NPR 4 THE DEAF: We Hear It Even When U Can’t


FRESH AIR: Lou Reed, the transgressive and transcendent songwriter, singer and guitarist, died Sunday at 71 of liver disease, several months after undergoing a liver transplant. He co-founded and then embarked upon a long solo career. Fresh Air’s Terry Gross interviewed him in 1996, but he walked out after just a few minutes, annoyed by the questions. But that didn’t change her love of his music. Reed was famous for his prickly, sometimes combative relationship with the press. And it was up to Bill Bentley — Reed’s publicist from 1988 to 2004 — to work the very press Reed combated. Reed and Bentley became good friends, and their friendship continued for the rest of Reed’s life. “In Lou Reed’s world, when you were Lou’s friend you knew it,” Bentley tells Gross. “And I’m very lucky to count myself among those few, I think.” Before meeting Reed, Bentley played in a band with Sterling Morrison after Morrison left The Velvet Underground. Bentley produced one of Lou Reed’s albums, and wrote liner notes for a couple more. He’s now head of A&R at Vanguard Records. In this full hour dedicated to Reed, Fresh Air listens to his music, as well as excerpts of interviews with original Velvet Underground members and Maureen Tucker — plus Mary Woronov, who used to do the whip dance when the Velvets were part of Andy Warhol’s multimedia show, The Exploding Plastic Inevitable. MORE

ANN POWERS: Lou Reed was the first rock star to truly mess up my mind. It was the end of the ’70s; I was in high school. With no older siblings and few friends to guide me — my sweet boyfriend was a classical cellist — I was stumbling around trying to educate myself about the foundations of the punk scene I desperately wanted to make my home. I haunted record-store cutout bins because the remaindered albums there, commercial failures, were cheap. I’d buy whatever looked vaguely roughneck ( and the scruffy early had revolutionized my life) or theatrical (after and started the wheels turning). One day, I saw a cover shot of Reed, whom I recognized because I had that banana album, wearing aviator shades and looking both Hollywood-glamorous and oily. A car’s headlight made a starburst in the plastic that hid his eyes.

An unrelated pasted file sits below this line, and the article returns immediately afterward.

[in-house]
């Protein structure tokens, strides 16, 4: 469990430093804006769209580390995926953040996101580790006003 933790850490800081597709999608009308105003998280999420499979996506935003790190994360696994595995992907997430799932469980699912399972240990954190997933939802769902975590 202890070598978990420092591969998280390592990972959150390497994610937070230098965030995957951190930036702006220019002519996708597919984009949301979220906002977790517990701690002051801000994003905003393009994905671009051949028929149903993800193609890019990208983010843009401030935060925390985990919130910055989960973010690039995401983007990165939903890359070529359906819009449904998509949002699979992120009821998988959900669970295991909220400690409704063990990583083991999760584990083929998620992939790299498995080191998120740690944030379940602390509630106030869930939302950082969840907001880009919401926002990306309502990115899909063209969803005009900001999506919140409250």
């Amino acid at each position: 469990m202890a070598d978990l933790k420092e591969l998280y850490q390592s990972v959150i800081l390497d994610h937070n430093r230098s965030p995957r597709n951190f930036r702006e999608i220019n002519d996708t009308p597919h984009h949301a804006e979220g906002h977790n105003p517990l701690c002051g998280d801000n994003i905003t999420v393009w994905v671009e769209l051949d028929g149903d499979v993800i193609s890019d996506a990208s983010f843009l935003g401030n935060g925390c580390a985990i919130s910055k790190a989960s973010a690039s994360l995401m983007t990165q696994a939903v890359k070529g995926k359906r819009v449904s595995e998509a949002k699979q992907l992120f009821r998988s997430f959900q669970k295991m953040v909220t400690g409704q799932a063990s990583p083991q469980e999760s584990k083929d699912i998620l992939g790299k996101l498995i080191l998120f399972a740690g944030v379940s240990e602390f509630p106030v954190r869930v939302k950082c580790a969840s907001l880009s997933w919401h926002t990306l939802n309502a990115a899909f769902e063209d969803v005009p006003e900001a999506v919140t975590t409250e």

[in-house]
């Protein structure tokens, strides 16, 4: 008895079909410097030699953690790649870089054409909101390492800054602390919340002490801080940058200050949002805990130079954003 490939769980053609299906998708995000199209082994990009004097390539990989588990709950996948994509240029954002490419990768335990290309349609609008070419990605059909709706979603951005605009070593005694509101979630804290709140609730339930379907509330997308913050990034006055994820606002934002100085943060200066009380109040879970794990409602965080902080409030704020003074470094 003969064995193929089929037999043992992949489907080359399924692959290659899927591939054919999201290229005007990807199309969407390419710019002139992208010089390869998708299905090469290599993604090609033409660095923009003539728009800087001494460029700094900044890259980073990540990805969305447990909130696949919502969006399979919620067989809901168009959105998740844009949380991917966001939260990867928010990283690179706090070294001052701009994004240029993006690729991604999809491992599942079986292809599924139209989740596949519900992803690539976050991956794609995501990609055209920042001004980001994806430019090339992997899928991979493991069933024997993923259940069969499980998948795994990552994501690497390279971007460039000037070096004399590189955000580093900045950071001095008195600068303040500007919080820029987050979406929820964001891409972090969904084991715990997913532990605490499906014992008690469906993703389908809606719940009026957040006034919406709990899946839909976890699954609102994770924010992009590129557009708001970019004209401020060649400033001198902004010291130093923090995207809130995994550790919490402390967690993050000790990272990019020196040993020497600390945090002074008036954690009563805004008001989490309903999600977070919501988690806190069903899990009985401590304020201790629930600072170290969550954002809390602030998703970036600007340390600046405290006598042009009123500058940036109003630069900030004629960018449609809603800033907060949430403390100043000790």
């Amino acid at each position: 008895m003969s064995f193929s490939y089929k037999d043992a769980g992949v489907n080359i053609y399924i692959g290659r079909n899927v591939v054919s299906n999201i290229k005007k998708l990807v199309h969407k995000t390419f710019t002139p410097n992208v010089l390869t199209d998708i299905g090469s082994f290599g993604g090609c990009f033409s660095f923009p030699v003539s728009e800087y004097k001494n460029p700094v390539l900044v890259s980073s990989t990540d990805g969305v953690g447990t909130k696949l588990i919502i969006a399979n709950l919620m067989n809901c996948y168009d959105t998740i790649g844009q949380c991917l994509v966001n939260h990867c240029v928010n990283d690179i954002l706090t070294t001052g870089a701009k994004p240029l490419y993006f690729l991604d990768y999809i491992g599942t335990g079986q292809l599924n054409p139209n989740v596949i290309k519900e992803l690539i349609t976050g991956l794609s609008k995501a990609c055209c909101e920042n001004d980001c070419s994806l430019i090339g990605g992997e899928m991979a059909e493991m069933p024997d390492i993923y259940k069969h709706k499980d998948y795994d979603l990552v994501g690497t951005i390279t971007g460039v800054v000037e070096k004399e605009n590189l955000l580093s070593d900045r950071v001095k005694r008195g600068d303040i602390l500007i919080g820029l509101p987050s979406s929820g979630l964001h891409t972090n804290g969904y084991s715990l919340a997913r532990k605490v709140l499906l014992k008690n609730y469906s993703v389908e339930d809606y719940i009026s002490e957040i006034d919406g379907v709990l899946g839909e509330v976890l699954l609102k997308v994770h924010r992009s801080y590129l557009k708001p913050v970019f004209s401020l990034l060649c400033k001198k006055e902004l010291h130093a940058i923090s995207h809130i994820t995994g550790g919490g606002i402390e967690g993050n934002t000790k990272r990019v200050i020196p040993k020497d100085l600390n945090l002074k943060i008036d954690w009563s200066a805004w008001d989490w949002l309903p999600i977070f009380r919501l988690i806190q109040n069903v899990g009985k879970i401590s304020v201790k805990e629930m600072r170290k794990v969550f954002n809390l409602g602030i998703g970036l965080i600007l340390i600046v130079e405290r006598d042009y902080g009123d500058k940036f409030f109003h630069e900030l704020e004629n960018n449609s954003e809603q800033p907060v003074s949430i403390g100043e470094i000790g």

The album was Street Hassle, the first solo album that Reed, an acknowledged godfather of punk, made with that movement’s snotty children spitting back at him. Released in 1978, Street Hassle was a self-corrective — Tom Carson, in his Rolling Stone , called it “an admission of failure that becomes a stunning, incandescent triumph,” an antidote to Reed’s post Velvets plunge into all kinds of excess. But the way I heard it, having not yet discovered the melodrama of Berlin or the glam glory of Transformer or the mean noise of Metal Machine Music, was as a corrective to me, the listener. Reed made me realize that, for all of my self-stylings as a rebel in love with noise that stripped away bulls- – -, I didn’t know the first thing about how rock music could provide a certain kind of unsought enlightenment.

You might call it moral clarity. Ellen Willis did, writing about the Velvet Underground in her landmark essay on the Velvets, the same year Street Hassle came out. Identifying Reed as an “aesthete punk” whose relationship to the urban demimonde he always wrote about was intellectual, stylized and distanced, Willis noticed that because he also really grasped the pain of those shadowed characters he wrote about, he ended up a moralist: a writer primarily concerned with the choices that make up people’s lives, choices to hurt or help others, to be safe or potentially self-destructive, to love or to harden the heart. “The point was not to glorify the punk, or even to say f- – – you to the world, but to be honest about the strategies people adopt in a desperate situation.” MORE